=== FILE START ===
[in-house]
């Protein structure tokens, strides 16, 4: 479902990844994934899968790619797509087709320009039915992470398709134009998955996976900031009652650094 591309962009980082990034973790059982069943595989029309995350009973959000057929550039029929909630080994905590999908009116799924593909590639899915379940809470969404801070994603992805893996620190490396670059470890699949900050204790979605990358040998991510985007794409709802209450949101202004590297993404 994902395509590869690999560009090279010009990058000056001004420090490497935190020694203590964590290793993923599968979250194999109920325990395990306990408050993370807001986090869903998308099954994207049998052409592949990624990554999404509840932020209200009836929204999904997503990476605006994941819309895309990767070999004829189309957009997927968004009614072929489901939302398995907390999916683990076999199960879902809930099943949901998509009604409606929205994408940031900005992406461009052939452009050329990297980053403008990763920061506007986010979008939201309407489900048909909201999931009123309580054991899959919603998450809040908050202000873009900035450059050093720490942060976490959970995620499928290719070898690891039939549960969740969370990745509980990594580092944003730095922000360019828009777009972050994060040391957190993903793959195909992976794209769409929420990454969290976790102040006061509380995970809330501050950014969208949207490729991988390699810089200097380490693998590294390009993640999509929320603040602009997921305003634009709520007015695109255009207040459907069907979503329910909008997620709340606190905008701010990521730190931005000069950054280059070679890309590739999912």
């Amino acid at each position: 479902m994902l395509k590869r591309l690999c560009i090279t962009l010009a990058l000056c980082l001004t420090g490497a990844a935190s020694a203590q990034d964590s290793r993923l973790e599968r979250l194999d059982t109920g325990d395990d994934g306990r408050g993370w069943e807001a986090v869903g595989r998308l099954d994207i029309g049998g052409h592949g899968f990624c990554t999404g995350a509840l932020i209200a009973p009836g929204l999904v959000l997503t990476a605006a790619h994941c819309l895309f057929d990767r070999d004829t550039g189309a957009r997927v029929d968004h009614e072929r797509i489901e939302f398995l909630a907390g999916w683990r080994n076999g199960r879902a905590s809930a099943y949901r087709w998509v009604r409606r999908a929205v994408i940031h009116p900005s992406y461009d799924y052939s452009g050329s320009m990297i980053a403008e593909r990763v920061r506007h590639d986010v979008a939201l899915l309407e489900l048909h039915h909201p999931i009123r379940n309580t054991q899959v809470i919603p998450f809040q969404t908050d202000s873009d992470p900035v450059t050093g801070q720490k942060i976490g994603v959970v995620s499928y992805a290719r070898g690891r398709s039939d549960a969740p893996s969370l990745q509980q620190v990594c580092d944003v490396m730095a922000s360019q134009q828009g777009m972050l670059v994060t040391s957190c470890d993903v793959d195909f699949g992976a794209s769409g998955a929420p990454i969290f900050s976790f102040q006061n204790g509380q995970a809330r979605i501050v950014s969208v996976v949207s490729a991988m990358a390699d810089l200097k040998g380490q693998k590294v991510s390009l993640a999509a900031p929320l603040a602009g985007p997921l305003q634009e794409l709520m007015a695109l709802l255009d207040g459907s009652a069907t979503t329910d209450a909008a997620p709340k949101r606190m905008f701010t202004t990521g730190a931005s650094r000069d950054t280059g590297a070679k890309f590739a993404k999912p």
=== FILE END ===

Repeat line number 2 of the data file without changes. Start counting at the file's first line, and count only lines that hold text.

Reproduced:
């Protein structure tokens, strides 16, 4: 479902990844994934899968790619797509087709320009039915992470398709134009998955996976900031009652650094 591309962009980082990034973790059982069943595989029309995350009973959000057929550039029929909630080994905590999908009116799924593909590639899915379940809470969404801070994603992805893996620190490396670059470890699949900050204790979605990358040998991510985007794409709802209450949101202004590297993404 994902395509590869690999560009090279010009990058000056001004420090490497935190020694203590964590290793993923599968979250194999109920325990395990306990408050993370807001986090869903998308099954994207049998052409592949990624990554999404509840932020209200009836929204999904997503990476605006994941819309895309990767070999004829189309957009997927968004009614072929489901939302398995907390999916683990076999199960879902809930099943949901998509009604409606929205994408940031900005992406461009052939452009050329990297980053403008990763920061506007986010979008939201309407489900048909909201999931009123309580054991899959919603998450809040908050202000873009900035450059050093720490942060976490959970995620499928290719070898690891039939549960969740969370990745509980990594580092944003730095922000360019828009777009972050994060040391957190993903793959195909992976794209769409929420990454969290976790102040006061509380995970809330501050950014969208949207490729991988390699810089200097380490693998590294390009993640999509929320603040602009997921305003634009709520007015695109255009207040459907069907979503329910909008997620709340606190905008701010990521730190931005000069950054280059070679890309590739999912």